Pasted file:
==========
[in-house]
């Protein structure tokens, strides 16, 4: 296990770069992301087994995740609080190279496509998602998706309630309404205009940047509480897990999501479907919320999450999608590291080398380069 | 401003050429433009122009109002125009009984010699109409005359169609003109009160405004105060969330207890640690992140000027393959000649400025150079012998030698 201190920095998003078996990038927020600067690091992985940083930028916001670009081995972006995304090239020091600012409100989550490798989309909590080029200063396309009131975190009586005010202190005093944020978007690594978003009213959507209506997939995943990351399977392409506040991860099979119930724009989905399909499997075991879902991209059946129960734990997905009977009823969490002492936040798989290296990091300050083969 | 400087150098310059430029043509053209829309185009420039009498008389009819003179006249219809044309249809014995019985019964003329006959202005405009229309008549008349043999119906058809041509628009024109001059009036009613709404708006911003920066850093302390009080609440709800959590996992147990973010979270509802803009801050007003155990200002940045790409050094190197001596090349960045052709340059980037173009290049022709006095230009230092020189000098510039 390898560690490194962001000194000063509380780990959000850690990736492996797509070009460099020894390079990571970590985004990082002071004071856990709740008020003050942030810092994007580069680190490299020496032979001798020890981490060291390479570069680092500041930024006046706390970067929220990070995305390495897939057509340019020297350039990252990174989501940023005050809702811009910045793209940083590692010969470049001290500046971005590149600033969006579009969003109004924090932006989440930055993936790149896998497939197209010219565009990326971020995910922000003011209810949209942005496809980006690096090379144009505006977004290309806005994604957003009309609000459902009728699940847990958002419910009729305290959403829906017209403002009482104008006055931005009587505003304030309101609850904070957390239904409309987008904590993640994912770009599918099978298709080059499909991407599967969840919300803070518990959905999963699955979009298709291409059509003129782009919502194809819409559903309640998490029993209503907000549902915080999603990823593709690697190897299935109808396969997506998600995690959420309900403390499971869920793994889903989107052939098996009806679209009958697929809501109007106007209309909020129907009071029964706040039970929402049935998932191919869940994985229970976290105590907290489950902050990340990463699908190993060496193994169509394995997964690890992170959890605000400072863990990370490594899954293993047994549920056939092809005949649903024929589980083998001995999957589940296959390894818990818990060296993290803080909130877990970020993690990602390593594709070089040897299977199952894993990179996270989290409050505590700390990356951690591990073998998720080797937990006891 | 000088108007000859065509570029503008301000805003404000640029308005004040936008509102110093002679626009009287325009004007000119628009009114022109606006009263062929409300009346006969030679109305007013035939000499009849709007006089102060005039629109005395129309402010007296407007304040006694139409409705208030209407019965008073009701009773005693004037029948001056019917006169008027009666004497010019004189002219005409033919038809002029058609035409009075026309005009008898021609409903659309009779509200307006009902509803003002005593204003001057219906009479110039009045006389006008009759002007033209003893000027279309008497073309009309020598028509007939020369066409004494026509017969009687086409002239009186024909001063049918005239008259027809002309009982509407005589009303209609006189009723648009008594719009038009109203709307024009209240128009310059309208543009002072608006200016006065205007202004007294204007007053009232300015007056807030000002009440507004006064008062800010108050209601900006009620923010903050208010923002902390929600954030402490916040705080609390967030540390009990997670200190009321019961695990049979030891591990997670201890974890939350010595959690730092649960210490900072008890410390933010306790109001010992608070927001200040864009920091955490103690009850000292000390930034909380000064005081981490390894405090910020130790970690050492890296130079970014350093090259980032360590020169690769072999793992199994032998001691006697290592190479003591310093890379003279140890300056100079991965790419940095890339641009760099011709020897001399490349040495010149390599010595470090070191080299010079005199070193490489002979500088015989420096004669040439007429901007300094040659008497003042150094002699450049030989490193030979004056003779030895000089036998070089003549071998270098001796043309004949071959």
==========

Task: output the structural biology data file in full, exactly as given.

[in-house]
């Protein structure tokens, strides 16, 4: 296990770069992301087994995740609080190279496509998602998706309630309404205009940047509480897990999501479907919320999450999608590291080398380069 | 401003050429433009122009109002125009009984010699109409005359169609003109009160405004105060969330207890640690992140000027393959000649400025150079012998030698 201190920095998003078996990038927020600067690091992985940083930028916001670009081995972006995304090239020091600012409100989550490798989309909590080029200063396309009131975190009586005010202190005093944020978007690594978003009213959507209506997939995943990351399977392409506040991860099979119930724009989905399909499997075991879902991209059946129960734990997905009977009823969490002492936040798989290296990091300050083969 | 400087150098310059430029043509053209829309185009420039009498008389009819003179006249219809044309249809014995019985019964003329006959202005405009229309008549008349043999119906058809041509628009024109001059009036009613709404708006911003920066850093302390009080609440709800959590996992147990973010979270509802803009801050007003155990200002940045790409050094190197001596090349960045052709340059980037173009290049022709006095230009230092020189000098510039 390898560690490194962001000194000063509380780990959000850690990736492996797509070009460099020894390079990571970590985004990082002071004071856990709740008020003050942030810092994007580069680190490299020496032979001798020890981490060291390479570069680092500041930024006046706390970067929220990070995305390495897939057509340019020297350039990252990174989501940023005050809702811009910045793209940083590692010969470049001290500046971005590149600033969006579009969003109004924090932006989440930055993936790149896998497939197209010219565009990326971020995910922000003011209810949209942005496809980006690096090379144009505006977004290309806005994604957003009309609000459902009728699940847990958002419910009729305290959403829906017209403002009482104008006055931005009587505003304030309101609850904070957390239904409309987008904590993640994912770009599918099978298709080059499909991407599967969840919300803070518990959905999963699955979009298709291409059509003129782009919502194809819409559903309640998490029993209503907000549902915080999603990823593709690697190897299935109808396969997506998600995690959420309900403390499971869920793994889903989107052939098996009806679209009958697929809501109007106007209309909020129907009071029964706040039970929402049935998932191919869940994985229970976290105590907290489950902050990340990463699908190993060496193994169509394995997964690890992170959890605000400072863990990370490594899954293993047994549920056939092809005949649903024929589980083998001995999957589940296959390894818990818990060296993290803080909130877990970020993690990602390593594709070089040897299977199952894993990179996270989290409050505590700390990356951690591990073998998720080797937990006891 | 000088108007000859065509570029503008301000805003404000640029308005004040936008509102110093002679626009009287325009004007000119628009009114022109606006009263062929409300009346006969030679109305007013035939000499009849709007006089102060005039629109005395129309402010007296407007304040006694139409409705208030209407019965008073009701009773005693004037029948001056019917006169008027009666004497010019004189002219005409033919038809002029058609035409009075026309005009008898021609409903659309009779509200307006009902509803003002005593204003001057219906009479110039009045006389006008009759002007033209003893000027279309008497073309009309020598028509007939020369066409004494026509017969009687086409002239009186024909001063049918005239008259027809002309009982509407005589009303209609006189009723648009008594719009038009109203709307024009209240128009310059309208543009002072608006200016006065205007202004007294204007007053009232300015007056807030000002009440507004006064008062800010108050209601900006009620923010903050208010923002902390929600954030402490916040705080609390967030540390009990997670200190009321019961695990049979030891591990997670201890974890939350010595959690730092649960210490900072008890410390933010306790109001010992608070927001200040864009920091955490103690009850000292000390930034909380000064005081981490390894405090910020130790970690050492890296130079970014350093090259980032360590020169690769072999793992199994032998001691006697290592190479003591310093890379003279140890300056100079991965790419940095890339641009760099011709020897001399490349040495010149390599010595470090070191080299010079005199070193490489002979500088015989420096004669040439007429901007300094040659008497003042150094002699450049030989490193030979004056003779030895000089036998070089003549071998270098001796043309004949071959």